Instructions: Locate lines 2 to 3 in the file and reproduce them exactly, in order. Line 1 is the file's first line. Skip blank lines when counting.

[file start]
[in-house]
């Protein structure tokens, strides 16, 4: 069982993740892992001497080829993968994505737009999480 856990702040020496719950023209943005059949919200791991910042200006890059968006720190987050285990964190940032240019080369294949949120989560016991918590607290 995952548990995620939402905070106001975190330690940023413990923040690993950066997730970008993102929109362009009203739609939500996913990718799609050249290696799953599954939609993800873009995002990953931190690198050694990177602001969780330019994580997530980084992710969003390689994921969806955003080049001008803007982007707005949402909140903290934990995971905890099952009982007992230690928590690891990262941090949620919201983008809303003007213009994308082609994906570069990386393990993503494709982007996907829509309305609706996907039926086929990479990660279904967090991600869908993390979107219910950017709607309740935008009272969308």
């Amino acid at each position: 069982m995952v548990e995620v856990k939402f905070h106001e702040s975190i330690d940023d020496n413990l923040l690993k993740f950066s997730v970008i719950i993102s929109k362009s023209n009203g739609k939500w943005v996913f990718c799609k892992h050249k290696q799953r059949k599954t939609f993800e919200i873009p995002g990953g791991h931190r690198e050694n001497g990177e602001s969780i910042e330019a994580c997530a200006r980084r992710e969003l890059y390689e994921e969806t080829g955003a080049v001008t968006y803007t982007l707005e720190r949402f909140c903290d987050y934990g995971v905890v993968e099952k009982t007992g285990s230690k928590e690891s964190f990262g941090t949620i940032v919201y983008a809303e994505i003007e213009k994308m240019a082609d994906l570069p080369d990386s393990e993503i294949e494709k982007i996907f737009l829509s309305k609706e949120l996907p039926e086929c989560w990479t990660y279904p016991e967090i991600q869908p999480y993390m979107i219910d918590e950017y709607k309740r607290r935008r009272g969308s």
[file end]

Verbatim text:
């Protein structure tokens, strides 16, 4: 069982993740892992001497080829993968994505737009999480 856990702040020496719950023209943005059949919200791991910042200006890059968006720190987050285990964190940032240019080369294949949120989560016991918590607290 995952548990995620939402905070106001975190330690940023413990923040690993950066997730970008993102929109362009009203739609939500996913990718799609050249290696799953599954939609993800873009995002990953931190690198050694990177602001969780330019994580997530980084992710969003390689994921969806955003080049001008803007982007707005949402909140903290934990995971905890099952009982007992230690928590690891990262941090949620919201983008809303003007213009994308082609994906570069990386393990993503494709982007996907829509309305609706996907039926086929990479990660279904967090991600869908993390979107219910950017709607309740935008009272969308």
């Amino acid at each position: 069982m995952v548990e995620v856990k939402f905070h106001e702040s975190i330690d940023d020496n413990l923040l690993k993740f950066s997730v970008i719950i993102s929109k362009s023209n009203g739609k939500w943005v996913f990718c799609k892992h050249k290696q799953r059949k599954t939609f993800e919200i873009p995002g990953g791991h931190r690198e050694n001497g990177e602001s969780i910042e330019a994580c997530a200006r980084r992710e969003l890059y390689e994921e969806t080829g955003a080049v001008t968006y803007t982007l707005e720190r949402f909140c903290d987050y934990g995971v905890v993968e099952k009982t007992g285990s230690k928590e690891s964190f990262g941090t949620i940032v919201y983008a809303e994505i003007e213009k994308m240019a082609d994906l570069p080369d990386s393990e993503i294949e494709k982007i996907f737009l829509s309305k609706e949120l996907p039926e086929c989560w990479t990660y279904p016991e967090i991600q869908p999480y993390m979107i219910d918590e950017y709607k309740r607290r935008r009272g969308s």